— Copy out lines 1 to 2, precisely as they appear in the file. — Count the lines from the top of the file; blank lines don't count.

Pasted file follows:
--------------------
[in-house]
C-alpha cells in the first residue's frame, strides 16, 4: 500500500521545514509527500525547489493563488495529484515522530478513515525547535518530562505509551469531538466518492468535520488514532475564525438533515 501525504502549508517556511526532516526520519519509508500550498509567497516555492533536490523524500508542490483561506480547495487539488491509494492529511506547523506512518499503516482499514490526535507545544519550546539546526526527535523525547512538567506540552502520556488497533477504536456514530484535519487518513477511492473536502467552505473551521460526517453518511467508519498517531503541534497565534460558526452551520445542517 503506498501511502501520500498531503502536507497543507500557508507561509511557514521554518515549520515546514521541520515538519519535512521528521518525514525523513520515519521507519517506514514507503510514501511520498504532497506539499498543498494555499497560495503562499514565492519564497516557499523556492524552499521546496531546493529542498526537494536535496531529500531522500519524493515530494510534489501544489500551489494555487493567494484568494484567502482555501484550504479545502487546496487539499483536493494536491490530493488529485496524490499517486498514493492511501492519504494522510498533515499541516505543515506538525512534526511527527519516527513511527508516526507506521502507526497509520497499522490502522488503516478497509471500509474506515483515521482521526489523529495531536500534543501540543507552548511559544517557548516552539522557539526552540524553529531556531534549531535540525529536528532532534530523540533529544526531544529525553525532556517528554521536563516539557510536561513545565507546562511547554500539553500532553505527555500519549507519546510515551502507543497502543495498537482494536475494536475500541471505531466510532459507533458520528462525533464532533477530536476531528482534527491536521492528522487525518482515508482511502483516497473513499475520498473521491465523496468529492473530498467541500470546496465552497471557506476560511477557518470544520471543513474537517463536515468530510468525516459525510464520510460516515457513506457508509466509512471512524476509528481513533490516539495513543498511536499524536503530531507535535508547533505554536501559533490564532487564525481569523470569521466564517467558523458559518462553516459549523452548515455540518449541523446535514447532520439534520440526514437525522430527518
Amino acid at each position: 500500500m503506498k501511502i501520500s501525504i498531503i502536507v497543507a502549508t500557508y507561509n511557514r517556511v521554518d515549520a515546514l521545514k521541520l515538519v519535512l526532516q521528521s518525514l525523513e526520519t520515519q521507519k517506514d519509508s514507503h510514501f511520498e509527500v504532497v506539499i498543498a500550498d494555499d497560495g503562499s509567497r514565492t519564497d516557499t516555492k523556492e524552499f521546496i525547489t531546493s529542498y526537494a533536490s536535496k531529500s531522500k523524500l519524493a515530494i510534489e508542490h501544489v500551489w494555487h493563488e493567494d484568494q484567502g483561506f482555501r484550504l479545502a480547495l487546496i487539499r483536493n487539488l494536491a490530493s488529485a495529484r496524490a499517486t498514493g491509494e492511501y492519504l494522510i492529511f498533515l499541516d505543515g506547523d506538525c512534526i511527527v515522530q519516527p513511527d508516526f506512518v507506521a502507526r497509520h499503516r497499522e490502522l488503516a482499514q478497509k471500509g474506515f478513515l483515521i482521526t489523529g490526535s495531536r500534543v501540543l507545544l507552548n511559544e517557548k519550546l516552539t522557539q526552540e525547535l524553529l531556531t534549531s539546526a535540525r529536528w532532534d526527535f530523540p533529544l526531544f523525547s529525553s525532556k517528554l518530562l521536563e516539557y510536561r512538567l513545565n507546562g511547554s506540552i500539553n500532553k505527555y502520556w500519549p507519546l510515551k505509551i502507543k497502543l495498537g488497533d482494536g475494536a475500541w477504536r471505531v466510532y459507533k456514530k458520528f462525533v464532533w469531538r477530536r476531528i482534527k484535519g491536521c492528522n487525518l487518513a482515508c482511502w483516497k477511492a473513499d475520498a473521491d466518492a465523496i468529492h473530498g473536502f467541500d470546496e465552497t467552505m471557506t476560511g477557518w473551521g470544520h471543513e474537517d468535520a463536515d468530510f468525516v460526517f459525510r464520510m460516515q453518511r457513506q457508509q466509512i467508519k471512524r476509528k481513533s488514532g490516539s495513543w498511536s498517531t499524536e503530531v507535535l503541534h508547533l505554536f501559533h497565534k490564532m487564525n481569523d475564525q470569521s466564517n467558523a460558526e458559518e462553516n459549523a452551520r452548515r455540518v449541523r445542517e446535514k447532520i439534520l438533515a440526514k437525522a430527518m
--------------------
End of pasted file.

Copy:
[in-house]
C-alpha cells in the first residue's frame, strides 16, 4: 500500500521545514509527500525547489493563488495529484515522530478513515525547535518530562505509551469531538466518492468535520488514532475564525438533515 501525504502549508517556511526532516526520519519509508500550498509567497516555492533536490523524500508542490483561506480547495487539488491509494492529511506547523506512518499503516482499514490526535507545544519550546539546526526527535523525547512538567506540552502520556488497533477504536456514530484535519487518513477511492473536502467552505473551521460526517453518511467508519498517531503541534497565534460558526452551520445542517 503506498501511502501520500498531503502536507497543507500557508507561509511557514521554518515549520515546514521541520515538519519535512521528521518525514525523513520515519521507519517506514514507503510514501511520498504532497506539499498543498494555499497560495503562499514565492519564497516557499523556492524552499521546496531546493529542498526537494536535496531529500531522500519524493515530494510534489501544489500551489494555487493567494484568494484567502482555501484550504479545502487546496487539499483536493494536491490530493488529485496524490499517486498514493492511501492519504494522510498533515499541516505543515506538525512534526511527527519516527513511527508516526507506521502507526497509520497499522490502522488503516478497509471500509474506515483515521482521526489523529495531536500534543501540543507552548511559544517557548516552539522557539526552540524553529531556531534549531535540525529536528532532534530523540533529544526531544529525553525532556517528554521536563516539557510536561513545565507546562511547554500539553500532553505527555500519549507519546510515551502507543497502543495498537482494536475494536475500541471505531466510532459507533458520528462525533464532533477530536476531528482534527491536521492528522487525518482515508482511502483516497473513499475520498473521491465523496468529492473530498467541500470546496465552497471557506476560511477557518470544520471543513474537517463536515468530510468525516459525510464520510460516515457513506457508509466509512471512524476509528481513533490516539495513543498511536499524536503530531507535535508547533505554536501559533490564532487564525481569523470569521466564517467558523458559518462553516459549523452548515455540518449541523446535514447532520439534520440526514437525522430527518